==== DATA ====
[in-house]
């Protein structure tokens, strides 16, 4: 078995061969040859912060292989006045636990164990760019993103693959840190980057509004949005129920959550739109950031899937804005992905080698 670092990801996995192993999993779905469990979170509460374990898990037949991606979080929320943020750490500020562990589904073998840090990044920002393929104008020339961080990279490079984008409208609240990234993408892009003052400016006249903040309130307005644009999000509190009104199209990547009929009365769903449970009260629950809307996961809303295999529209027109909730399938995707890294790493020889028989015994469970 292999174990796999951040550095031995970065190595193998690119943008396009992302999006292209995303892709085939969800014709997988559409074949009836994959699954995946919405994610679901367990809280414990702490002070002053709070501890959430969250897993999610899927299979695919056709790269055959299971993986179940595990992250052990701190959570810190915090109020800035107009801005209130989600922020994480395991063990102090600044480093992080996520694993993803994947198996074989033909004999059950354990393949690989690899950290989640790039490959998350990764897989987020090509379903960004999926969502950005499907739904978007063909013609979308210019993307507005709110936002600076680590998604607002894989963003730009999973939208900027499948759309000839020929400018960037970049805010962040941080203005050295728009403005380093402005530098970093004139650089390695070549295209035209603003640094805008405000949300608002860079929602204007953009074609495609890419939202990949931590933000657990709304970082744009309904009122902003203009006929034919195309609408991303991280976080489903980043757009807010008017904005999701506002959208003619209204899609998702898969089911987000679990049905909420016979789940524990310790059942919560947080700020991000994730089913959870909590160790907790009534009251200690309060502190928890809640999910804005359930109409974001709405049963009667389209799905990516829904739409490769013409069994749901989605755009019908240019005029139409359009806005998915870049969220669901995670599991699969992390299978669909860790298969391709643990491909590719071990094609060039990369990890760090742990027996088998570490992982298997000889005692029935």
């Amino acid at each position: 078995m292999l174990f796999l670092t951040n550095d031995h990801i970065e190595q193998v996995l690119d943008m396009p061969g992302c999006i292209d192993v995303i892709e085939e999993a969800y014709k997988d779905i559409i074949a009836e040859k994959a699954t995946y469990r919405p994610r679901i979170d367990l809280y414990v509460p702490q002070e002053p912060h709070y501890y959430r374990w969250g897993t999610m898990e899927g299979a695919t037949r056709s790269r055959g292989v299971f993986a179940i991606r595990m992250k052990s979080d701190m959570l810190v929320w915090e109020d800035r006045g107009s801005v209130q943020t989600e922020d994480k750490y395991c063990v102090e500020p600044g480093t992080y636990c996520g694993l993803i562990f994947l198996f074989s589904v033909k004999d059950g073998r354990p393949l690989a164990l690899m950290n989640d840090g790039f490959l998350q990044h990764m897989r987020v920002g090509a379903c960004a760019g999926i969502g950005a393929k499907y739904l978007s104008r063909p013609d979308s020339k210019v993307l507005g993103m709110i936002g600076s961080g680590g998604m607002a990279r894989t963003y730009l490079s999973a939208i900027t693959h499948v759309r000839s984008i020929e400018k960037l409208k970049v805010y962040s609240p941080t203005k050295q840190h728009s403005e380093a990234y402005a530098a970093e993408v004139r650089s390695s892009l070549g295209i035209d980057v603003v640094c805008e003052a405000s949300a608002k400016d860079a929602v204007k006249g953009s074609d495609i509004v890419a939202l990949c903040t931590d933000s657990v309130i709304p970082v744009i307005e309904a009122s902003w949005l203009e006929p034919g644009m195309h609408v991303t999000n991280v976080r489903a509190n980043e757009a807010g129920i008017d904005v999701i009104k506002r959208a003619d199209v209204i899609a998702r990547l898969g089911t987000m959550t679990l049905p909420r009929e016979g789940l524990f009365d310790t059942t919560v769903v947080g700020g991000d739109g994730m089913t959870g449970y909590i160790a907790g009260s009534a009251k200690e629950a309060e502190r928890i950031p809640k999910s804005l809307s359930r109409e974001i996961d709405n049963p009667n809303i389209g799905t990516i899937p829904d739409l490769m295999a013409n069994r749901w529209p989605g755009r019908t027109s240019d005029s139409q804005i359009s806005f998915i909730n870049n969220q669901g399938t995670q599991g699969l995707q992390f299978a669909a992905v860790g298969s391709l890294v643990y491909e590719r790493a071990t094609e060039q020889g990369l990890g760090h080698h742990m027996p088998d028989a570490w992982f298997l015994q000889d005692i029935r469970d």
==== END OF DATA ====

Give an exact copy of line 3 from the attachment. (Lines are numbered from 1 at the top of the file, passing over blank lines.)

């Amino acid at each position: 078995m292999l174990f796999l670092t951040n550095d031995h990801i970065e190595q193998v996995l690119d943008m396009p061969g992302c999006i292209d192993v995303i892709e085939e999993a969800y014709k997988d779905i559409i074949a009836e040859k994959a699954t995946y469990r919405p994610r679901i979170d367990l809280y414990v509460p702490q002070e002053p912060h709070y501890y959430r374990w969250g897993t999610m898990e899927g299979a695919t037949r056709s790269r055959g292989v299971f993986a179940i991606r595990m992250k052990s979080d701190m959570l810190v929320w915090e109020d800035r006045g107009s801005v209130q943020t989600e922020d994480k750490y395991c063990v102090e500020p600044g480093t992080y636990c996520g694993l993803i562990f994947l198996f074989s589904v033909k004999d059950g073998r354990p393949l690989a164990l690899m950290n989640d840090g790039f490959l998350q990044h990764m897989r987020v920002g090509a379903c960004a760019g999926i969502g950005a393929k499907y739904l978007s104008r063909p013609d979308s020339k210019v993307l507005g993103m709110i936002g600076s961080g680590g998604m607002a990279r894989t963003y730009l490079s999973a939208i900027t693959h499948v759309r000839s984008i020929e400018k960037l409208k970049v805010y962040s609240p941080t203005k050295q840190h728009s403005e380093a990234y402005a530098a970093e993408v004139r650089s390695s892009l070549g295209i035209d980057v603003v640094c805008e003052a405000s949300a608002k400016d860079a929602v204007k006249g953009s074609d495609i509004v890419a939202l990949c903040t931590d933000s657990v309130i709304p970082v744009i307005e309904a009122s902003w949005l203009e006929p034919g644009m195309h609408v991303t999000n991280v976080r489903a509190n980043e757009a807010g129920i008017d904005v999701i009104k506002r959208a003619d199209v209204i899609a998702r990547l898969g089911t987000m959550t679990l049905p909420r009929e016979g789940l524990f009365d310790t059942t919560v769903v947080g700020g991000d739109g994730m089913t959870g449970y909590i160790a907790g009260s009534a009251k200690e629950a309060e502190r928890i950031p809640k999910s804005l809307s359930r109409e974001i996961d709405n049963p009667n809303i389209g799905t990516i899937p829904d739409l490769m295999a013409n069994r749901w529209p989605g755009r019908t027109s240019d005029s139409q804005i359009s806005f998915i909730n870049n969220q669901g399938t995670q599991g699969l995707q992390f299978a669909a992905v860790g298969s391709l890294v643990y491909e590719r790493a071990t094609e060039q020889g990369l990890g760090h080698h742990m027996p088998d028989a570490w992982f298997l015994q000889d005692i029935r469970d």